(This is a guest post by Mark’s good friend and author, Charles Burke.)
Self-publishing’s back and it’s gained new respectability.
Back in 1440, when Johannes Gutenberg and his two partners developed their moveable type printing press, it was all self publishing. There were no big publishing houses then. Absolutely anyone who had something to say could publish their own works – provided they had money to pay for the printing.
But then a few specialty publishing houses began appearing… and a few more… until they were everywhere and a whole new industry had settled into place. The advantage they offered authors was efficient, widespread distribution, and it was this advantage that gradually gave them a lock on the market.
But fast-forward to the present day, and suddenly we find ourselves with virtually free access to the Internet and blogs and digital publishing and online bookstores and independent websites. And all this has utterly changed the landscape for writers everywhere. Never has it been easier – or cheaper – to reach readers.
It’s back… Finally
So, although self-publishing has been away for a while, it’s back now, and it’s healthier than it’s been for the past three hundred years.
But what does this mean for you and me? Simply this: if you’re a writer with something to say, the Internet gives you the ability to research your topic more thoroughly, to dig deeper into specialized sources, and to write more authoritatively than you ever could back in the dark ages of – say – 1980, when all you had was your neighborhood library (and I used to spend a LOT of time in my local library).
In addition, digital publishing tools make it possible to lay out and format sophisticated documents that were simply unthinkable on your old Underwood typewriter. And using these same digital tools, you can now take your document all the way through to PDF or Kindle ebooks… or even to produce paperback books in lots as small as a single copy, and to do it cheaply with POD (Print On Demand) technology.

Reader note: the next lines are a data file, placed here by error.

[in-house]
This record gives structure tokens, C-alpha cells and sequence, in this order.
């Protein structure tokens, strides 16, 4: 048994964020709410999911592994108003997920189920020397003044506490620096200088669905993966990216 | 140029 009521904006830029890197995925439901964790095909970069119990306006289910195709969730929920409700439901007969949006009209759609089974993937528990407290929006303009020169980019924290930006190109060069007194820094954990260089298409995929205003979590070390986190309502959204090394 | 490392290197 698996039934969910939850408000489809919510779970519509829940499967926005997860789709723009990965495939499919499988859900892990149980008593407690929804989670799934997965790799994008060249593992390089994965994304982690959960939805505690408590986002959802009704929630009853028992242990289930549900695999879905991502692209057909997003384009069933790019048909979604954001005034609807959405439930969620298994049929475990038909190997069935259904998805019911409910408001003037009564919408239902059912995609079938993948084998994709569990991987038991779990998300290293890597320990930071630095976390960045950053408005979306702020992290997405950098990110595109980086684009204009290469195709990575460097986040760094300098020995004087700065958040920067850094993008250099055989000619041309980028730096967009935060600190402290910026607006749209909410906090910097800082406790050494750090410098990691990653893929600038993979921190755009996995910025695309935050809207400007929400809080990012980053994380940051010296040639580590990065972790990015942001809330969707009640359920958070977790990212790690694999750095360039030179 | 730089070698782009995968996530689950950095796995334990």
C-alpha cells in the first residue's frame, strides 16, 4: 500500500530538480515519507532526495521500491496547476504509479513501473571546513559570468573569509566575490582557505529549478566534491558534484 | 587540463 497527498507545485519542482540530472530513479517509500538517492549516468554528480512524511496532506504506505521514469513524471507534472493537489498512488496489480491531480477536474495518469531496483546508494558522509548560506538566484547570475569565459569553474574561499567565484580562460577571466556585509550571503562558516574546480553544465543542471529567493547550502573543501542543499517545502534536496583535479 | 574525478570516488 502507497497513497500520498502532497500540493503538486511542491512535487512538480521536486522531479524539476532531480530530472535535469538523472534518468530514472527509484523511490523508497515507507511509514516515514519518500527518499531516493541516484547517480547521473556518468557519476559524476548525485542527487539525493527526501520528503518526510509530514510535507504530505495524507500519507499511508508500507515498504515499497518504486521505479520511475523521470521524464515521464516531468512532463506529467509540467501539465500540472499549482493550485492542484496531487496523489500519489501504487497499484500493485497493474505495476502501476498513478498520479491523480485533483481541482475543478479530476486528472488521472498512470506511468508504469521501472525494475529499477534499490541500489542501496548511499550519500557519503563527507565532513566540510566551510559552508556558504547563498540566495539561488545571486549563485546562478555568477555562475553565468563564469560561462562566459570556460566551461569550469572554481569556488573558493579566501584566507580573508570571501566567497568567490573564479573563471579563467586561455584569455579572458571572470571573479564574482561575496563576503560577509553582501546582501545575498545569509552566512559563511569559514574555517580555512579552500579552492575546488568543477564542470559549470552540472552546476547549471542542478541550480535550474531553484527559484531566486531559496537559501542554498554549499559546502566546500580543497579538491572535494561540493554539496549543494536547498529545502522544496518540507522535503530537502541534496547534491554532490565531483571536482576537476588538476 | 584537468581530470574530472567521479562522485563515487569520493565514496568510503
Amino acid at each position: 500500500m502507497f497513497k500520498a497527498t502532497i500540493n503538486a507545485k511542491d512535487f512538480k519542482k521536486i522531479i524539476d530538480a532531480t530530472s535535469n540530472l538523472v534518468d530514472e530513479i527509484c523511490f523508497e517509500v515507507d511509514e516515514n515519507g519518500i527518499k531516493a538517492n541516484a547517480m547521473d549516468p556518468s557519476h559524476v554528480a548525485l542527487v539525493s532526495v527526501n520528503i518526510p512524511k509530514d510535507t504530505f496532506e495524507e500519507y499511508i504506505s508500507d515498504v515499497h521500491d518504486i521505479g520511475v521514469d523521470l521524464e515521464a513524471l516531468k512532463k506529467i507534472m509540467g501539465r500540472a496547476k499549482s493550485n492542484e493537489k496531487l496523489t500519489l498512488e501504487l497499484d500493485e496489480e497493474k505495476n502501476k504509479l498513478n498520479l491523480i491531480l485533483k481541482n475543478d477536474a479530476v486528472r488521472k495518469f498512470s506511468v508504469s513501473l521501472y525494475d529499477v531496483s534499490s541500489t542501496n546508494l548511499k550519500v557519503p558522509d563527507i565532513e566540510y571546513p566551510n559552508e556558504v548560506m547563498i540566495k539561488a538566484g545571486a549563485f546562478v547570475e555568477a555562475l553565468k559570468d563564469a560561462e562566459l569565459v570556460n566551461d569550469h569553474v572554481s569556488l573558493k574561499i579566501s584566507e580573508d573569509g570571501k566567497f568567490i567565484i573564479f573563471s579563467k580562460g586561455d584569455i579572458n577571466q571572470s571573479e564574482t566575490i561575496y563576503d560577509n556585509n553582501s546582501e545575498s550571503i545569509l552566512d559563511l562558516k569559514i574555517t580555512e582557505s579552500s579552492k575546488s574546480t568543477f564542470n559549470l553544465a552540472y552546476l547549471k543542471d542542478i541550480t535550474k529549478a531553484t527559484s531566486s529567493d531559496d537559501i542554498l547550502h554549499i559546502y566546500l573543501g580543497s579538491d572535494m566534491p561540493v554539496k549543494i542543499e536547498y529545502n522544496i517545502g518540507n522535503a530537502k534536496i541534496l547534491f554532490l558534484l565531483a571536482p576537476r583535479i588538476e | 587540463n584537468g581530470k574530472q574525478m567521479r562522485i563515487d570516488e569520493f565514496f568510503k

Amazon, B&N, Smashwords and a fast-growing list of other online bookstores are all eager to distribute your books to the reading public, so self publishing now makes more sense than ever before.
And here’s more good news: the online distributors play nicer than the old-line “real” publishers. You receive higher royalties (much higher), more active promotion, no 12-to-18-month wait to see your book come out, and no charge-backs against the royalties you earn. There’s more, but this is a good start.
How To Take Advantage
So what’s your first move? If you’re thinking, “First I gotta write a book,” that would be a mistake. If you want your book to be a success, you’ll need to take a couple of important steps before you dive into the writing.
Step 1 – Find out What Readers in Your Market Are Buying Right Now
Whether you write fiction or non-fiction, this step is the same. But “fiction” or “non-fiction” are pretty broad categories, so let’s narrow it down. Is the public stampeding for science fiction this year, or horror, or young adult adventures, or quirky, comical romances?